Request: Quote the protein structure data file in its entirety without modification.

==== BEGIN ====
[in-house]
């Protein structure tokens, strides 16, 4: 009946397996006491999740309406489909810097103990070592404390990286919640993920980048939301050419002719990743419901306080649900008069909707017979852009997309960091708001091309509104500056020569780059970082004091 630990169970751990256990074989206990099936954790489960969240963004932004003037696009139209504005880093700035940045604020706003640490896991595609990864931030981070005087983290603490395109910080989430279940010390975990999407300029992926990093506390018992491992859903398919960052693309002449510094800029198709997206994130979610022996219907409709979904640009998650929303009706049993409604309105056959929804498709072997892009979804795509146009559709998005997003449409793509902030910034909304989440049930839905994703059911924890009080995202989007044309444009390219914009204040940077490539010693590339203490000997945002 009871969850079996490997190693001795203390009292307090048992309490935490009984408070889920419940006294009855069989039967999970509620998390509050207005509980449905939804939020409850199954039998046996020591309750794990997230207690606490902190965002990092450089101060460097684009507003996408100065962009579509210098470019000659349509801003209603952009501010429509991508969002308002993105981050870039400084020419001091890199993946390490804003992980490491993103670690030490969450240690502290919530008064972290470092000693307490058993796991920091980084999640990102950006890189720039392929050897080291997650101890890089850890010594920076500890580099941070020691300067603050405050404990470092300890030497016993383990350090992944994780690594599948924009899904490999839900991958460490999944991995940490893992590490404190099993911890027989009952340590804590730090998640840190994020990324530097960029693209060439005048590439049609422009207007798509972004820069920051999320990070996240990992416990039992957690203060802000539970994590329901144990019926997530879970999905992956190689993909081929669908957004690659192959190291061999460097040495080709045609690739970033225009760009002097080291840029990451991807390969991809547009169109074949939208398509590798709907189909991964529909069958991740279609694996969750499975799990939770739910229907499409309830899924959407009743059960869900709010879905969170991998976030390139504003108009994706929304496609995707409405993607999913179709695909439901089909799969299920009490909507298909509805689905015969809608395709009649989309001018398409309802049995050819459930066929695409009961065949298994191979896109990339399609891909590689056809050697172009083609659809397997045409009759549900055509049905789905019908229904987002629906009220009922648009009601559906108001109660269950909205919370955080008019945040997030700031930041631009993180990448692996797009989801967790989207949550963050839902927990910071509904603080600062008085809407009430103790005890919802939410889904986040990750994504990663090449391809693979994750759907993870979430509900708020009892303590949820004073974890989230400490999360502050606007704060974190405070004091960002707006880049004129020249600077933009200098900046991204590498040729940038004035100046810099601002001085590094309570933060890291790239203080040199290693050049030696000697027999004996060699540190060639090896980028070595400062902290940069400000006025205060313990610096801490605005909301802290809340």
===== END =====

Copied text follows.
[in-house]
């Protein structure tokens, strides 16, 4: 009946397996006491999740309406489909810097103990070592404390990286919640993920980048939301050419002719990743419901306080649900008069909707017979852009997309960091708001091309509104500056020569780059970082004091 630990169970751990256990074989206990099936954790489960969240963004932004003037696009139209504005880093700035940045604020706003640490896991595609990864931030981070005087983290603490395109910080989430279940010390975990999407300029992926990093506390018992491992859903398919960052693309002449510094800029198709997206994130979610022996219907409709979904640009998650929303009706049993409604309105056959929804498709072997892009979804795509146009559709998005997003449409793509902030910034909304989440049930839905994703059911924890009080995202989007044309444009390219914009204040940077490539010693590339203490000997945002 009871969850079996490997190693001795203390009292307090048992309490935490009984408070889920419940006294009855069989039967999970509620998390509050207005509980449905939804939020409850199954039998046996020591309750794990997230207690606490902190965002990092450089101060460097684009507003996408100065962009579509210098470019000659349509801003209603952009501010429509991508969002308002993105981050870039400084020419001091890199993946390490804003992980490491993103670690030490969450240690502290919530008064972290470092000693307490058993796991920091980084999640990102950006890189720039392929050897080291997650101890890089850890010594920076500890580099941070020691300067603050405050404990470092300890030497016993383990350090992944994780690594599948924009899904490999839900991958460490999944991995940490893992590490404190099993911890027989009952340590804590730090998640840190994020990324530097960029693209060439005048590439049609422009207007798509972004820069920051999320990070996240990992416990039992957690203060802000539970994590329901144990019926997530879970999905992956190689993909081929669908957004690659192959190291061999460097040495080709045609690739970033225009760009002097080291840029990451991807390969991809547009169109074949939208398509590798709907189909991964529909069958991740279609694996969750499975799990939770739910229907499409309830899924959407009743059960869900709010879905969170991998976030390139504003108009994706929304496609995707409405993607999913179709695909439901089909799969299920009490909507298909509805689905015969809608395709009649989309001018398409309802049995050819459930066929695409009961065949298994191979896109990339399609891909590689056809050697172009083609659809397997045409009759549900055509049905789905019908229904987002629906009220009922648009009601559906108001109660269950909205919370955080008019945040997030700031930041631009993180990448692996797009989801967790989207949550963050839902927990910071509904603080600062008085809407009430103790005890919802939410889904986040990750994504990663090449391809693979994750759907993870979430509900708020009892303590949820004073974890989230400490999360502050606007704060974190405070004091960002707006880049004129020249600077933009200098900046991204590498040729940038004035100046810099601002001085590094309570933060890291790239203080040199290693050049030696000697027999004996060699540190060639090896980028070595400062902290940069400000006025205060313990610096801490605005909301802290809340």